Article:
Global Players: To Leave or Not to Leave, That Is the Question
Lotte Hotel Moscow, 8 bld.2, Novinskiy Blvd., Moscow
List of speakers

The session titled "Global players: To leave or not to leave, that is the question" opened the second day of the Valdai Club’s Middle East conference. The Middle East region, which was long under the influence of external players, has entered a new period. Can the external actors cooperate with regional powers under the common idea and what tools they could use to stabilize the situation in the region? Who among of the global players has sufficient clout and influence in the region and whose interests are moved away from the Middle East policy? All these questions the experts discussed at the 5th session of the conference "The Middle East: When Will Tomorrow Come?"

Paul Vallely, Major General, US Army (Ret), Chairman of the Stand Up America and the Legacy National Security Advisory Group, proposed a move away from a politicized settlement of the issue toward more real actions. According to him, the renunciation of political interests and overly bureaucratized non-government organizations will bring much more benefit to the region. A preliminary condition for the stabilization of the situation is the establishment of a "security zone", as well as coordinated actions of Russia and the United States with regional actors in the implementation of the plan for the revival of Syria.

P. R. Kumaraswamy, Professor of Middle Eastern Studies at Jawaharlal Nehru University, New Delhi, noted that India, being the largest Asian country, has no real political interests in the Middle East. During the Obama administration, US influence in the region has decreased significantly, and the goal is to restore it under the new president, Donald Trump. The sooner action is to taken to strengthen the influence of the United States, the softer will be the consequences for America and for the world.

According to Professor P. R. Kumaraswamy, the EU has also moved away from the Middle East issues, focusing on domestic policy and a series of upcoming elections. Further European policy in the Middle East will depend on the future architecture of the European Union. Russia maintains relations with all Middle Eastern actors, its position is unique, but rather complicated, as it is necessary to take the side of one group or coalition, or another. The only regional player seeking to expand its influence is Iran, which causes has caused dissatisfaction and apprehension among the Gulf States.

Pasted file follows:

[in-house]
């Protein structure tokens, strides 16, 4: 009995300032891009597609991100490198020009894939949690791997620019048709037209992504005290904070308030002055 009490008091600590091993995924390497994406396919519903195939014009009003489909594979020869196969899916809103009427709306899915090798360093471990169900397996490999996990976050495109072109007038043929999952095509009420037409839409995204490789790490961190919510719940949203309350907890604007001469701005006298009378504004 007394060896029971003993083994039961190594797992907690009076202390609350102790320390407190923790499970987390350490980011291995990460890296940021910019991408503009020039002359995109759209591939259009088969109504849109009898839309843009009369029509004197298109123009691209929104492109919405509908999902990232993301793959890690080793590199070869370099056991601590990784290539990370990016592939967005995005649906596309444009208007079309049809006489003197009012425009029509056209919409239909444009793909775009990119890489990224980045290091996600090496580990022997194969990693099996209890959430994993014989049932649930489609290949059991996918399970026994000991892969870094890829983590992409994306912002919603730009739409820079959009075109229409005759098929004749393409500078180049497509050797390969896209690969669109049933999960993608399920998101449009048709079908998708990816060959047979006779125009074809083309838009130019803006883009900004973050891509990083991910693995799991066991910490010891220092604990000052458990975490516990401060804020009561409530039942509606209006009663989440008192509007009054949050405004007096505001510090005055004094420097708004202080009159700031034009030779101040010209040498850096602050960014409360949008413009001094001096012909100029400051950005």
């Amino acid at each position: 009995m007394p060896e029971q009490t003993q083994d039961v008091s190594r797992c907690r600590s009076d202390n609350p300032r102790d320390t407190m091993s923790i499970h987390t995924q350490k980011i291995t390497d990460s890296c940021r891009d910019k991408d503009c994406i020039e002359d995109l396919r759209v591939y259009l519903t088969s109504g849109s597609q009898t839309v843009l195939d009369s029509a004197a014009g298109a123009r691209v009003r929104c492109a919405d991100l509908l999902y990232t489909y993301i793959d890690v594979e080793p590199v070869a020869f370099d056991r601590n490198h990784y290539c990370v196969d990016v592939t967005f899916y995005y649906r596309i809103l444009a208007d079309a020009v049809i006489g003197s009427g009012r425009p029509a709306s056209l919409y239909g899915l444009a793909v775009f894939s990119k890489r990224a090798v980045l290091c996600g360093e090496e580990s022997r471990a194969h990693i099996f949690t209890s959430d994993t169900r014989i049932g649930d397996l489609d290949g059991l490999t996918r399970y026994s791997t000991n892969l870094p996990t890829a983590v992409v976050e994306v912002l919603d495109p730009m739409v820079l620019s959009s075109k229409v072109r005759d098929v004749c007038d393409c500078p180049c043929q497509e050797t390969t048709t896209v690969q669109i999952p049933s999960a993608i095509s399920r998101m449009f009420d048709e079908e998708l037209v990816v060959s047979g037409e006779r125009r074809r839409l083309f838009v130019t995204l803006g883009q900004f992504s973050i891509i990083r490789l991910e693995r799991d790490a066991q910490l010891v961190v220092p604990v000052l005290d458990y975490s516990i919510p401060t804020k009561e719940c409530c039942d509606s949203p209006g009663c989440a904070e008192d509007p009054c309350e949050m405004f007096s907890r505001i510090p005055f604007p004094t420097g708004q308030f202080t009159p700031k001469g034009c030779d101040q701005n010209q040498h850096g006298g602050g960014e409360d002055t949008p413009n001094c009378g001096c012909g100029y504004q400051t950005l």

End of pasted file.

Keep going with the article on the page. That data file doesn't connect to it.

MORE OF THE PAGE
Nabil Fahmy, former Egyptian Foreign Minister (2013-2014) and Dean of the School of International Relations and Public Policy at the American University in Cairo, said that it is necessary for regional players to become more active and play a bigger role in the resolution of regional instability and tensions. According to Fahmy, the role of external actors should focused on the organization of states in the region for conducting general negotiations, rather than in making decisions without their participation, as has taken place in conditions of dependence on world powers. The additional complexity for the international community in making decisions and building a new Middle East architecture is the disintegration that arose in connection with a variety of factors, such as globalization and the changing balance of power.

Discussing the legitimacy of Iran's influence in the region and its place in the policies of the new US President was a common theme throughout the discussion. During the session, the role of China and BRICS was discussed, as well as the possibility of the European Union’s renewed interest in playing a greater role in the Middle East.